Metal Storm Limited (ASX : MST) is a research and development company that specializes in electronically initiated superposed load weapons technology. Metal Storm is both the name of the company and the technology.
The company is based in Brisbane, Australia with a subsidiary in Arlington, Virginia, U.S.A. Metal Storm owns the proprietary rights to the electronic ballistics technology invented by J. Mike O'Dwyer. The company has over 30 worldwide patents covering aspects of ballistics technology.
The concept of stacked projectiles (multiple projectiles loaded nose to tail in a single gun barrel with propellant packed between them) predates Metal Storm. Roman Candle, a traditional firework design, employ the same concept. However, in the case of Roman Candles the propellant which propels the leading projectile from the barrel continues to burn in the barrel, igniting the charges behind each subsequent projectile in turn, ensuring that all projectiles in the barrel are discharged sequentially (and inevitably) following from the single ignition. Various methods of separately firing each propellant package behind stacked projectiles have been proposed which would allow a 'single shot' capability more suitable to firearms.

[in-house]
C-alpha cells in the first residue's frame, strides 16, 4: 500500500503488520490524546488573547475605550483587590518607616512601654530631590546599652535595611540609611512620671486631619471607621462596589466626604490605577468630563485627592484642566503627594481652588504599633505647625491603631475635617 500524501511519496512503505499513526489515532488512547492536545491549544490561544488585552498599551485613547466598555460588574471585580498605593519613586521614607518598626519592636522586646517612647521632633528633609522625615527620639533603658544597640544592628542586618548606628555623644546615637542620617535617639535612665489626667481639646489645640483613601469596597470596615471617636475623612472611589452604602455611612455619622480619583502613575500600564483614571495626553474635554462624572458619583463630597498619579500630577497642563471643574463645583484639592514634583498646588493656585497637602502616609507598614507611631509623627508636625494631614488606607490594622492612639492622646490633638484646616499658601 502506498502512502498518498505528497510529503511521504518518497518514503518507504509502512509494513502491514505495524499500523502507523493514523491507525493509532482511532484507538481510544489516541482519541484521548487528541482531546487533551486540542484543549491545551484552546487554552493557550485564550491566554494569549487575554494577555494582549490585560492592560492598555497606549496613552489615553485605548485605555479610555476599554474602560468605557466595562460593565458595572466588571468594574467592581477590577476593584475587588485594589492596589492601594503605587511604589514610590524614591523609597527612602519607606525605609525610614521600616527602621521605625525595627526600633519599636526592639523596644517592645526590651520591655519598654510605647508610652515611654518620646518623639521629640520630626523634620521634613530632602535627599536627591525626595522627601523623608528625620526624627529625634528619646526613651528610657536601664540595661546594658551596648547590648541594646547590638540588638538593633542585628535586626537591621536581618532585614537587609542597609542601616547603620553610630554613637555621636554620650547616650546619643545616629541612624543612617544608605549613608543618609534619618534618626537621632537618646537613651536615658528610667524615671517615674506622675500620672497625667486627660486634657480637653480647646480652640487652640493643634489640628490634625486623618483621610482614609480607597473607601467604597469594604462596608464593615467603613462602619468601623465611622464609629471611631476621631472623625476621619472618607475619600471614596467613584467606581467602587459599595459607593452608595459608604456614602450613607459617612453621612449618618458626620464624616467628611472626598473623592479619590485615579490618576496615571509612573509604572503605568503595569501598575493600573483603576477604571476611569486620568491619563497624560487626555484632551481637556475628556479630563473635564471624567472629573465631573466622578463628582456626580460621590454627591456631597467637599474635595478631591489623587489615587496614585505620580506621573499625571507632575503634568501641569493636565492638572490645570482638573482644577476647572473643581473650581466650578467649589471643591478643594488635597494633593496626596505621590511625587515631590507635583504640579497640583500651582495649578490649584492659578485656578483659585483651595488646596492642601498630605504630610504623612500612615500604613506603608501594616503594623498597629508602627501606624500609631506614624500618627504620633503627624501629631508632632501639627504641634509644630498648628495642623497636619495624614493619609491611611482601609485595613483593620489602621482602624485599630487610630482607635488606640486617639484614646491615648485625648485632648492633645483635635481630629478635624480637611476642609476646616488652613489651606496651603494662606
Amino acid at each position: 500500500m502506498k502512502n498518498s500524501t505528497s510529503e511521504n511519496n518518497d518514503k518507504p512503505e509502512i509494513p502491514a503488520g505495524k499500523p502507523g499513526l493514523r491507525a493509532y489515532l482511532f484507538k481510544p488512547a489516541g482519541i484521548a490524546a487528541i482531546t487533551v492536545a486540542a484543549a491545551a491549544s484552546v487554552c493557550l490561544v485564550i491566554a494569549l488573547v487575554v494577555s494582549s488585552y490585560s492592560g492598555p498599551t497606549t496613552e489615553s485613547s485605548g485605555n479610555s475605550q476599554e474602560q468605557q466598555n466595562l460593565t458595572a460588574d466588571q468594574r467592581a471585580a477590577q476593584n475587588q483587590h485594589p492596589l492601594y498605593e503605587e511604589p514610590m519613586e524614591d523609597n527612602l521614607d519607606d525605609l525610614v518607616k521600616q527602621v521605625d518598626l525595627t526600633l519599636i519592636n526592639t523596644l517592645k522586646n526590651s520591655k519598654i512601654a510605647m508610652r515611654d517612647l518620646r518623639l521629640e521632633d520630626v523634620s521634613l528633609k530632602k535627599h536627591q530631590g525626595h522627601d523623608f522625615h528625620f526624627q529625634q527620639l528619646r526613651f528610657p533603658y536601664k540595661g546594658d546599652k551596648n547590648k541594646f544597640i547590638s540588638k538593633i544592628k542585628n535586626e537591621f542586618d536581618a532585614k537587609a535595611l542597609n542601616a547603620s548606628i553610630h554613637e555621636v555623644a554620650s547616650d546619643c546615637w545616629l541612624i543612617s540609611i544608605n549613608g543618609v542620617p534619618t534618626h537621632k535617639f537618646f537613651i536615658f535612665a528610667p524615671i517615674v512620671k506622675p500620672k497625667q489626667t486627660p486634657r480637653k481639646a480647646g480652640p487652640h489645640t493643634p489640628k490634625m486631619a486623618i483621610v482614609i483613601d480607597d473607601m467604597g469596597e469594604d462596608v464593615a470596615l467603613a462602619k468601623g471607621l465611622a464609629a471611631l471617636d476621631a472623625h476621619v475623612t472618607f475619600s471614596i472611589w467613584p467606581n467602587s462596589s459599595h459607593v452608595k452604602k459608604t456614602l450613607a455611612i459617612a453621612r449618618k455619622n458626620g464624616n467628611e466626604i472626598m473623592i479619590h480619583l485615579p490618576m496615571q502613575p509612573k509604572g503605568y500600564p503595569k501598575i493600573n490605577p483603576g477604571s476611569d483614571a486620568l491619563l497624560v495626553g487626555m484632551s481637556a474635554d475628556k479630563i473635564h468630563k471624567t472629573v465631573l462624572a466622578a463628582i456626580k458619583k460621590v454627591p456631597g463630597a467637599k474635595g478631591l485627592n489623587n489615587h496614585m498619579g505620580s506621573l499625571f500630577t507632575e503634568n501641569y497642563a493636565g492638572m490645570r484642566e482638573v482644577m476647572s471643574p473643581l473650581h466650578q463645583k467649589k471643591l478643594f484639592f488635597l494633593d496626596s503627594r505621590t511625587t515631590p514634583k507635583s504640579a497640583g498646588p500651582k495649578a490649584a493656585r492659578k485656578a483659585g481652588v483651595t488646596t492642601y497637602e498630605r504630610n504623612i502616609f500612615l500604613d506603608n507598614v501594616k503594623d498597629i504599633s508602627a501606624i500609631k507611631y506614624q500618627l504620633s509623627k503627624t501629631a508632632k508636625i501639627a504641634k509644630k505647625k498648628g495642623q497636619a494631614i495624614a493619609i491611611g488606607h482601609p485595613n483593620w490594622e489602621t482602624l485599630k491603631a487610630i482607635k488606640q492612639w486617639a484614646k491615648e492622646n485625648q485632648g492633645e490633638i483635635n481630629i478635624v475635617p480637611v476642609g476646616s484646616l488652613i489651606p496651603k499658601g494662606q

Mike O'Dwyer, an Australian inventor, observed that these methods did not eliminate the problem of unintended propellant ignition caused by hot gases 'leaking' back up the barrel. Mike O'Dwyer's original Metal Storm patents demonstrated a method whereby projectiles placed in series along the length of a barrel could be fired sequentially and selectively without the danger associated with unintended propellant ignition.
In the original Metal Storm patents the propellant immediately behind the projectile closest to the muzzle of the gun barrel was ignited by an electronically fired primer, the projectile was set in motion, and at the same time a reactive force acted on the remaining stacked projectiles in the barrel, pushing them backwards. By design, the remaining projectiles would distort under this load, expanding radially and sealing against the gun barrel wall. This created a seal which prevented the hot propellant gases (expanding behind the lead projectile) prematurely igniting the remaining propellant charges in the barrel (blow-back). As each of these propellant charges was selectively (electronically) ignited, the force 'unlocked' the projectile in front and propelled it down the gun barrel, and reinforced the radial expansion (and hence the seal) between the projectiles remaining in the barrel and the barrel wall.